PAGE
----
Measuring Search & AI

A full day workshop led by the OpenSource Connections team

AI promises to revolutionise how we access information – but how can we measure the benefits?

In this workshop we will explore the space of evaluation strategies for search engines. This will include the role of user judgments, both explicit and implicit, evaluation metrics that can be computed with those judgments, and the general process for continuous experimentation that yields continuous improvement.

But wait, where’s my AI? you ask. We will explore the use of AI techniques, including Large Language Models (LLMs) to generate judgments for us automatically. We will finally explore employing all of the things we have learned to the problem of evaluating AI-assisted search, and other AI-enabled activities.

Get the practical tools and skills you need to succeed in leading your next AI-based Search project.


  • What do you need: A curious mind, a basic understanding of the experimental process, and a desire to understand how to pick and choose across all the enabling technologies that are available for search and search adjacent activities.
  • Who should attend: Developers, product managers, relevance engineers, and everyone else who wonders about how to tell if the magic box is actually magic.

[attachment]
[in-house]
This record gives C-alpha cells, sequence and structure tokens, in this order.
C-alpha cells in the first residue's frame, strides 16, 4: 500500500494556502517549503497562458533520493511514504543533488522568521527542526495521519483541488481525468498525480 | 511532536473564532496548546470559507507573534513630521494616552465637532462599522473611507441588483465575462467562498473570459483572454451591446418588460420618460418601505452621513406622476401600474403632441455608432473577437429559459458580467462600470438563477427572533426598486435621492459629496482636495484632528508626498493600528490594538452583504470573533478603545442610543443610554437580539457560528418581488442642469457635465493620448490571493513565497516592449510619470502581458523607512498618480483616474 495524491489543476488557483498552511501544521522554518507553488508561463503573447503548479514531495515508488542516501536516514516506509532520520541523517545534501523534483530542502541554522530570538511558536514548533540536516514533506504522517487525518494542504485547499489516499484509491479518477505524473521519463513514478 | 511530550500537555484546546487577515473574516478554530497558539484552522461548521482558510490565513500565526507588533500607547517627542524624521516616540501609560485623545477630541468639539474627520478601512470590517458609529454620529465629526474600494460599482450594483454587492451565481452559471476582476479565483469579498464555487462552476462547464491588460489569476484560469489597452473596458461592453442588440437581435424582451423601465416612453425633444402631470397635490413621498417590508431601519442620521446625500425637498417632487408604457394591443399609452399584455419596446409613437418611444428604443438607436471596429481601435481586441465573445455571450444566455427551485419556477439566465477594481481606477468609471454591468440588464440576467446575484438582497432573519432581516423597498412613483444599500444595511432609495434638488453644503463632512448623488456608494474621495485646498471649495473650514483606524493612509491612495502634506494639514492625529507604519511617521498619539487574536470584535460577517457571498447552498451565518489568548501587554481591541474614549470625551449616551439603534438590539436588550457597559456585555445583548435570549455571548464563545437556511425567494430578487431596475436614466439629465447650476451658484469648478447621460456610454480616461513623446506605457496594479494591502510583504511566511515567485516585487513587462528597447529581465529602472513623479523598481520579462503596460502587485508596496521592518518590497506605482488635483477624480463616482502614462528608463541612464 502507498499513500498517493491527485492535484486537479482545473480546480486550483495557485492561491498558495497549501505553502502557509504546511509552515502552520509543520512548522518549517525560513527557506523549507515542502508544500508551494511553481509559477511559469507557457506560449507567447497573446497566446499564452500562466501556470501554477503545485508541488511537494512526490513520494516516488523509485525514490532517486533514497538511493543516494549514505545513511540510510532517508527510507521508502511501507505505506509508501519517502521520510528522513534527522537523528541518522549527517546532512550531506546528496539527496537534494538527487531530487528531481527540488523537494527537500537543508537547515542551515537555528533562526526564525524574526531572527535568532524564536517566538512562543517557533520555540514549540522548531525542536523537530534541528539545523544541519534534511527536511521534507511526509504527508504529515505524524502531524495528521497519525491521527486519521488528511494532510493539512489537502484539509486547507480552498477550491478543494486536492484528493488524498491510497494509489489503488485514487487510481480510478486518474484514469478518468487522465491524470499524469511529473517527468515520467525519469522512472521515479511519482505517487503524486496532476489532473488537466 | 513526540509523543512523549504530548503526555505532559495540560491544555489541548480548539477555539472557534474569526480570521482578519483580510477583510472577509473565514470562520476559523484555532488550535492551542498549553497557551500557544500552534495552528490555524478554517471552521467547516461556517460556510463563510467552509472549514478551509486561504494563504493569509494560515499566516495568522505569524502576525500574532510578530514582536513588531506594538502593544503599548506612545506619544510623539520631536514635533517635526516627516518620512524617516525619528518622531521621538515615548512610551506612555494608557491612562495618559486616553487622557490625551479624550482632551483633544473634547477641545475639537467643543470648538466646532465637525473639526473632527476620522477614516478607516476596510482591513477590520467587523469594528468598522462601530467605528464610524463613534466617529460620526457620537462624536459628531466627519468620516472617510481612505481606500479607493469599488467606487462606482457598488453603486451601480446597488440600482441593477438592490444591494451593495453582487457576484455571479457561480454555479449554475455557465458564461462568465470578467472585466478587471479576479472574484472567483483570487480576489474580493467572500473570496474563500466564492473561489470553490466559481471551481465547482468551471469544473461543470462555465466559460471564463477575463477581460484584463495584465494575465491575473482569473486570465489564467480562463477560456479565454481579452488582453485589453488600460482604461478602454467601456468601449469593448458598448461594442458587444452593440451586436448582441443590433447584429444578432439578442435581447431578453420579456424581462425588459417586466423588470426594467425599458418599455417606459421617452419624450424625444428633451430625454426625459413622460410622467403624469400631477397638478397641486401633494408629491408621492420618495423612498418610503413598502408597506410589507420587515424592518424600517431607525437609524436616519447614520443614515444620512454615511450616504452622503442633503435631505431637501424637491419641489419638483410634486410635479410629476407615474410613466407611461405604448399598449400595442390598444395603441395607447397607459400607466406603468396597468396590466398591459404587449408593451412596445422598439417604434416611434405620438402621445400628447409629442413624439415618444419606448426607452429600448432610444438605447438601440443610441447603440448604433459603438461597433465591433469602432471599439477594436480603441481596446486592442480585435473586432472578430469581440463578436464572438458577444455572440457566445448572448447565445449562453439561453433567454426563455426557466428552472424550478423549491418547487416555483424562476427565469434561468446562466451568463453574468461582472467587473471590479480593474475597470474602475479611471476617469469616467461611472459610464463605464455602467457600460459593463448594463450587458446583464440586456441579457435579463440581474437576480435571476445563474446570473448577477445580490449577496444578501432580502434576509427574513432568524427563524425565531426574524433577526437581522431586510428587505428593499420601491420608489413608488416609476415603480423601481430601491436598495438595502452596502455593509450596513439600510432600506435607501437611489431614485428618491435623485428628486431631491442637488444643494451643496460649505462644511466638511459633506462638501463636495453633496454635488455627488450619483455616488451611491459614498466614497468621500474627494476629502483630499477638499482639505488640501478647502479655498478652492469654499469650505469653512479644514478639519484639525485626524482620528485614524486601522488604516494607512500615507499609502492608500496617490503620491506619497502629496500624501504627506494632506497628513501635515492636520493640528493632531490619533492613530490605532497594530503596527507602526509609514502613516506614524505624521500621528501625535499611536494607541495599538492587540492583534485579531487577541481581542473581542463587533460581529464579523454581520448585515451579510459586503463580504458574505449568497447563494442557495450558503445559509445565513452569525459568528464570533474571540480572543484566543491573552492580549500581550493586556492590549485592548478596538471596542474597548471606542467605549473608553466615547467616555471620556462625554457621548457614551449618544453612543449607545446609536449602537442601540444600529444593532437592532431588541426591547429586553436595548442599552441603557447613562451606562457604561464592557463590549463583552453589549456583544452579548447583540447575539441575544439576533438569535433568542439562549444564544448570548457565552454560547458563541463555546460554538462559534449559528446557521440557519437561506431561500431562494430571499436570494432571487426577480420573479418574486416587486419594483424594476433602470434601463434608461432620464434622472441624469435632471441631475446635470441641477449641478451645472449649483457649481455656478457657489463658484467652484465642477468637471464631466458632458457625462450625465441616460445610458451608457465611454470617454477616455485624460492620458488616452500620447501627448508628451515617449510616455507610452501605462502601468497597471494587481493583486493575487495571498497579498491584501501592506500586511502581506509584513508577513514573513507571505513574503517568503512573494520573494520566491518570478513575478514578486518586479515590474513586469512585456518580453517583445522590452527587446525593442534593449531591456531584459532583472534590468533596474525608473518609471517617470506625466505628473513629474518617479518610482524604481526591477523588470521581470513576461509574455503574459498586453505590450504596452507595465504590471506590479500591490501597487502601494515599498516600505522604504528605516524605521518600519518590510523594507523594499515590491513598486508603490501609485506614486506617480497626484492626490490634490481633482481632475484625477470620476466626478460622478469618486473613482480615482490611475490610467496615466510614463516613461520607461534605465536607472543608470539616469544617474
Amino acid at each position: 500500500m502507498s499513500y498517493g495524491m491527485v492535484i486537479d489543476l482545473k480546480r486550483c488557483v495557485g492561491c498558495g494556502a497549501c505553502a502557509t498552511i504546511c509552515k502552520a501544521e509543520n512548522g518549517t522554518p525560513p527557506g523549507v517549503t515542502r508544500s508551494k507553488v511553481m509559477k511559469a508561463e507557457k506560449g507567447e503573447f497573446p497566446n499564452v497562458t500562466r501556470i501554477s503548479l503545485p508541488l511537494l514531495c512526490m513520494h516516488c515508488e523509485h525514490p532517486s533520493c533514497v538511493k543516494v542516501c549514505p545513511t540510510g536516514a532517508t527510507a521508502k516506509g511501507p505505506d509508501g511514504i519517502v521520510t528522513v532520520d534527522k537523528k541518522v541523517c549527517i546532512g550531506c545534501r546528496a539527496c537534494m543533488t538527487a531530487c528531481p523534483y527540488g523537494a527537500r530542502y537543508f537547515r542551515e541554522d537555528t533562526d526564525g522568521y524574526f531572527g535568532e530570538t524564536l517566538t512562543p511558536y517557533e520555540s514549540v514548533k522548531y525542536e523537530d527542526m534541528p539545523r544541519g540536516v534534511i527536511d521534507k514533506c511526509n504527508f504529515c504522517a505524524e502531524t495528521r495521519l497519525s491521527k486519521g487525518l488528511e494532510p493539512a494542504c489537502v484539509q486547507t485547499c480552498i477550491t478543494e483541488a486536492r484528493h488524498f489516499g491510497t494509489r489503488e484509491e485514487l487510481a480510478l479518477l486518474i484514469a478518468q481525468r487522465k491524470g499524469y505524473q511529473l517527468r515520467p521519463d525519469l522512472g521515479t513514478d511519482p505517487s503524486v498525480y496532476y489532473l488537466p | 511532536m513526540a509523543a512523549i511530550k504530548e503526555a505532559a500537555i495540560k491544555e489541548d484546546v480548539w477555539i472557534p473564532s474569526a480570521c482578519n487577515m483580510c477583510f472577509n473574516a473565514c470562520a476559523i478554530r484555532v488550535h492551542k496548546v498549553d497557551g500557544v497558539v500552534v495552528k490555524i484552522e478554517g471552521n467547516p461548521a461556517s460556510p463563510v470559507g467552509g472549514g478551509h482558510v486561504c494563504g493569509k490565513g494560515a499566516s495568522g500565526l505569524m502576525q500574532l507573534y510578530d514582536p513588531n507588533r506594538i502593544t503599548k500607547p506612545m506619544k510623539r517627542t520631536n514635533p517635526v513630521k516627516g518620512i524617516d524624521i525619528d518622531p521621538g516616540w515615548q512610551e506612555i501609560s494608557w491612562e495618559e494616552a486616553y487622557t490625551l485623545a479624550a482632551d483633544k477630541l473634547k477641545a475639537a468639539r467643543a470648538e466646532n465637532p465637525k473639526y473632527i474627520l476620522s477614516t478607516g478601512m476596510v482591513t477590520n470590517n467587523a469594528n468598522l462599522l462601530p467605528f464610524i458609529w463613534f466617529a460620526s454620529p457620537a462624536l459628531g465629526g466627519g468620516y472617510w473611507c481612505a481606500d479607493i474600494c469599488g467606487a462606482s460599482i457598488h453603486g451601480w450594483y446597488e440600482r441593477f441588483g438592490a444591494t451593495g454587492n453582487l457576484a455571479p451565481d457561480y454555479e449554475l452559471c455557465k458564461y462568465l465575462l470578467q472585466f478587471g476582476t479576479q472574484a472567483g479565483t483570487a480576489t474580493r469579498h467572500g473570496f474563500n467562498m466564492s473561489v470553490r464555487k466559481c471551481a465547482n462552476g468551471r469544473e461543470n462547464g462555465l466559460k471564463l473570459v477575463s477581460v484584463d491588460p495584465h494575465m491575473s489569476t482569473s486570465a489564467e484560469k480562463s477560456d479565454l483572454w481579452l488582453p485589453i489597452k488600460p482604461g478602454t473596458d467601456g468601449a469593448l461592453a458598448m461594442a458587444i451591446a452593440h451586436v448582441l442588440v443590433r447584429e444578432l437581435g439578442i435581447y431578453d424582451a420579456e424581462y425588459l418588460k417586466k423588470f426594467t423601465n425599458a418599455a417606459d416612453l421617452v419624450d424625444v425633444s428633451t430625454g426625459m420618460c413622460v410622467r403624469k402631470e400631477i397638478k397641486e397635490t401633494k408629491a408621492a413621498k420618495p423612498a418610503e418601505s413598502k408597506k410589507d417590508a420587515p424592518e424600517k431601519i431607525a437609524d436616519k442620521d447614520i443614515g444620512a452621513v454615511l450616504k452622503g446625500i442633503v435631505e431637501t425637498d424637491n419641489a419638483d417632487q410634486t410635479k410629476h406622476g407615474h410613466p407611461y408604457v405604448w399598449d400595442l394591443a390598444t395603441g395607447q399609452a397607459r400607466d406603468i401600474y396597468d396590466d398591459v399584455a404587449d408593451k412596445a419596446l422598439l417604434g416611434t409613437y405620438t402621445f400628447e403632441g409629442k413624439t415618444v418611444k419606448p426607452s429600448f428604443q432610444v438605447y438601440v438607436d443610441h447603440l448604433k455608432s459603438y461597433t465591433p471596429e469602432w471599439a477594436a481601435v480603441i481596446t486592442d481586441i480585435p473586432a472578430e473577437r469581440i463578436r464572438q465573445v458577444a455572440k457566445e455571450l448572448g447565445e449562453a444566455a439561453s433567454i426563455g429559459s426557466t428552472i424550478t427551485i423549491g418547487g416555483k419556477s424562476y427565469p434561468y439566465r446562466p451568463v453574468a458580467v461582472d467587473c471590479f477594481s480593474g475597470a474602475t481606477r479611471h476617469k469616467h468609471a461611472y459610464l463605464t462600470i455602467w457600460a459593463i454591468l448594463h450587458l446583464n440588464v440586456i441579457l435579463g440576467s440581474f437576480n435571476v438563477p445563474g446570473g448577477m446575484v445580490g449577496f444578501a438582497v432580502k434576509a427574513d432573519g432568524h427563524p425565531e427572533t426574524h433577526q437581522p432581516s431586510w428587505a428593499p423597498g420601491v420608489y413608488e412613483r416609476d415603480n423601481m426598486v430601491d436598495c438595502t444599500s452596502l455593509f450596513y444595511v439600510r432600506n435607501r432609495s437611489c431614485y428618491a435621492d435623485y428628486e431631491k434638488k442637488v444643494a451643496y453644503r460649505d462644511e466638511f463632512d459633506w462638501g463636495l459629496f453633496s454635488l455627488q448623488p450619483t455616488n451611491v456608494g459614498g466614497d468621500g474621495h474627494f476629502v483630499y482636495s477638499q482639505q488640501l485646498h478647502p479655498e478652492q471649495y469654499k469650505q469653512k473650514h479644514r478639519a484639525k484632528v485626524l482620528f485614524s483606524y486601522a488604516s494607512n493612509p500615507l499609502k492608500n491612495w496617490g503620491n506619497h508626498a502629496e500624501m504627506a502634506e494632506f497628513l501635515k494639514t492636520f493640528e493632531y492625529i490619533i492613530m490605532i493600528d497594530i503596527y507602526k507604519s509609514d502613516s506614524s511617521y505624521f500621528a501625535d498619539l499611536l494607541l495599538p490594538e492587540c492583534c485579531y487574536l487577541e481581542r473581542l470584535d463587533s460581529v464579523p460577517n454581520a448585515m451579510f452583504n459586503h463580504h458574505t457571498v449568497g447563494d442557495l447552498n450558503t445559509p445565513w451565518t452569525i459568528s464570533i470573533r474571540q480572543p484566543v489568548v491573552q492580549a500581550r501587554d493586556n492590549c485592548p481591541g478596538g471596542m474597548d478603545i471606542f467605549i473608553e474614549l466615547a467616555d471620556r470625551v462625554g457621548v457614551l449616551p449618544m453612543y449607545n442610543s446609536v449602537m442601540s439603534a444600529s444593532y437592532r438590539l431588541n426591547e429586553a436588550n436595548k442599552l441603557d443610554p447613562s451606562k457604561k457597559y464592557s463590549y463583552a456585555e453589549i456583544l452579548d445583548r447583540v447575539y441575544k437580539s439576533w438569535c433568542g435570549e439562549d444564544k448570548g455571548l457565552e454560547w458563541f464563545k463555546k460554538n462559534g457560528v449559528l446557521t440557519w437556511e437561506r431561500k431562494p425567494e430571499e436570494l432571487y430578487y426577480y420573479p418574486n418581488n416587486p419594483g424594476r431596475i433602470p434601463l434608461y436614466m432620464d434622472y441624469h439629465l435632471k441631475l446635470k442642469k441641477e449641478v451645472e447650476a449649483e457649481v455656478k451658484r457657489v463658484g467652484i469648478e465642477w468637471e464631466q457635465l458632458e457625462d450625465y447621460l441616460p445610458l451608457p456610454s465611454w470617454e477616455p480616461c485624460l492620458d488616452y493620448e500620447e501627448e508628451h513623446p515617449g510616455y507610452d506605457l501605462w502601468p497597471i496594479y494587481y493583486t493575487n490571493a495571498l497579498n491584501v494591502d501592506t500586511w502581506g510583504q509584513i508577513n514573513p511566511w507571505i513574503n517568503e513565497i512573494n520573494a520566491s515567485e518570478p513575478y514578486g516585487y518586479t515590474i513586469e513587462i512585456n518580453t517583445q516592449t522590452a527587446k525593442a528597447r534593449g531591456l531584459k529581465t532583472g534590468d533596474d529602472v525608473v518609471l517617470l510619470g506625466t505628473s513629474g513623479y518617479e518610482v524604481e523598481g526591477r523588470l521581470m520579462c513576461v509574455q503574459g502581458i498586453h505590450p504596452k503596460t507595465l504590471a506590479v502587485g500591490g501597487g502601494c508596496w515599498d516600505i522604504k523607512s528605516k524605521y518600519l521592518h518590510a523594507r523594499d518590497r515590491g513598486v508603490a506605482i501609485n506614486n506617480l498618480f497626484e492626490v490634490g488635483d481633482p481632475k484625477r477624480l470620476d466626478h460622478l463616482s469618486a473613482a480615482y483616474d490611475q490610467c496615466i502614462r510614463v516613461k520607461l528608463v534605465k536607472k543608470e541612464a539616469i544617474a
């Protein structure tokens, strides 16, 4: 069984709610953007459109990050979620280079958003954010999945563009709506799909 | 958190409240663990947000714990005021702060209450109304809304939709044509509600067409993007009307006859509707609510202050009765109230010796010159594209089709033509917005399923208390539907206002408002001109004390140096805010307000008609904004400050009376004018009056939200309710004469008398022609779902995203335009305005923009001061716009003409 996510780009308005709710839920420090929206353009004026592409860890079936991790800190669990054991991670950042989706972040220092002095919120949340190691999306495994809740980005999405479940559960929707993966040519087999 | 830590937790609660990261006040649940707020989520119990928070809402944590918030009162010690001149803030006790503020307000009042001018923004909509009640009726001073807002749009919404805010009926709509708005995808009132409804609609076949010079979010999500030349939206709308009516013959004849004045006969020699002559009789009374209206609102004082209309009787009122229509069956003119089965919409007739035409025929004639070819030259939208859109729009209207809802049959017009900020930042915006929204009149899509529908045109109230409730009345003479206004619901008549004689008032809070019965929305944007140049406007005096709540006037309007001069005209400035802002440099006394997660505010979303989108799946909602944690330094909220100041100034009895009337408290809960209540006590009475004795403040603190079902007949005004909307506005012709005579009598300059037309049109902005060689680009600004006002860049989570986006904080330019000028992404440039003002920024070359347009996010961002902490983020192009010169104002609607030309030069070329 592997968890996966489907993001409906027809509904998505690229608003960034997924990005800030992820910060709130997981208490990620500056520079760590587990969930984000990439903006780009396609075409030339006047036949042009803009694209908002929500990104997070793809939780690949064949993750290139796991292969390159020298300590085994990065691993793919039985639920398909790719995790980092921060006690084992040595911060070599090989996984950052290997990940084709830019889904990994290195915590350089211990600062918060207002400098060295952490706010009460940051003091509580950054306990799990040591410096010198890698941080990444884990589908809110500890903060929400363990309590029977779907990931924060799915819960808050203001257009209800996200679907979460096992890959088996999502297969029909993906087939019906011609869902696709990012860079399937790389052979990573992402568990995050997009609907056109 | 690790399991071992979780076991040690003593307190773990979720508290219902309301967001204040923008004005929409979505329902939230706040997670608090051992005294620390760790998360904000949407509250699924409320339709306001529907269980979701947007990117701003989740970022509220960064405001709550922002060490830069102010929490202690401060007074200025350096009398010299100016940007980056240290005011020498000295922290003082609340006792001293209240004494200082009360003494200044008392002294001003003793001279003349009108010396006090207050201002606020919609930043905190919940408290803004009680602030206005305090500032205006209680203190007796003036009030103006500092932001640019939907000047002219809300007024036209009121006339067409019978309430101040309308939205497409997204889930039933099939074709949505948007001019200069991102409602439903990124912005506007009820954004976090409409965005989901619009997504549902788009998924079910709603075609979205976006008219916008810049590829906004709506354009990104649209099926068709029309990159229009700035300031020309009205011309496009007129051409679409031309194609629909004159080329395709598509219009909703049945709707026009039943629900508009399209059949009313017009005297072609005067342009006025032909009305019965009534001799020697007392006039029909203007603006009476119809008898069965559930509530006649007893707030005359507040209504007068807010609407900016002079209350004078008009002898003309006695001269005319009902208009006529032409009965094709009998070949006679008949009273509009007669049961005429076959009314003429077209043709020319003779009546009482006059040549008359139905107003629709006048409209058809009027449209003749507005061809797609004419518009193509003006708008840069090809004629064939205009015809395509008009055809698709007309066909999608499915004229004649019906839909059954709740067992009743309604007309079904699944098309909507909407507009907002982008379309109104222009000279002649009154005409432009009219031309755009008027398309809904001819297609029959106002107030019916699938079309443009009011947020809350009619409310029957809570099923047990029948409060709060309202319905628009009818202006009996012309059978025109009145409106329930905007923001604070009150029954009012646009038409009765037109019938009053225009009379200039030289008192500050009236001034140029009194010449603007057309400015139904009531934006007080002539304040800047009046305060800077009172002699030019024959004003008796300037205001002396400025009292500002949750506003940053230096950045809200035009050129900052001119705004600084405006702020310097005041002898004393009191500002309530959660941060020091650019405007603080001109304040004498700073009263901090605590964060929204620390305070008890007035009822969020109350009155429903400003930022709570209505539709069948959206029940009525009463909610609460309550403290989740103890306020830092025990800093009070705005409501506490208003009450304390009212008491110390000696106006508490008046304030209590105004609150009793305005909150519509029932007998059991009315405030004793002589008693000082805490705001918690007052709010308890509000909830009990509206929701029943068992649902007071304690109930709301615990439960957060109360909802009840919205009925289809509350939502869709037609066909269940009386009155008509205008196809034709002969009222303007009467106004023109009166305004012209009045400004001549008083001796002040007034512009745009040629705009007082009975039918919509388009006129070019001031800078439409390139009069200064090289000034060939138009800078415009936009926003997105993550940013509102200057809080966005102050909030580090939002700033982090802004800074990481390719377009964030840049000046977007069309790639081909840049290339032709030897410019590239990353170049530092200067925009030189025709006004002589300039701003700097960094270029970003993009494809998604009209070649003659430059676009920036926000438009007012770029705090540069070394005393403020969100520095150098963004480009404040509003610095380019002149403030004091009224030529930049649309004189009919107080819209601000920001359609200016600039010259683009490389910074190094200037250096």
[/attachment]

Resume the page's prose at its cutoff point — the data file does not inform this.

Your trainer

David Fisher

David Fisher has over 30 years of experience designing, building and implementing information extraction and information retrieval systems. As a principal software engineer on the open source Lemur Project, while working in the Center for Intelligent Information Retrieval, he has developed custom applications and components for numerous search engines, including Indri, Galago, and Tsidy. His primary focus has been on efficient indexing structures and complex retrieval model implementations.

At OpenSource Connections, David has worked on Generative AI applications for clients in the financial analytics sector, vector search for image content and helped create several self-led training courses on search and machine learning.

In addition to his engineering experience, David has been a lecturer at the University of Massachusetts Amherst Manning College of Information and Computer Sciences for close to 20 years. He has taught undergraduate Software Engineering, undergraduate Search Engines, and developed and taught the masters level Applied Information Retrieval course.

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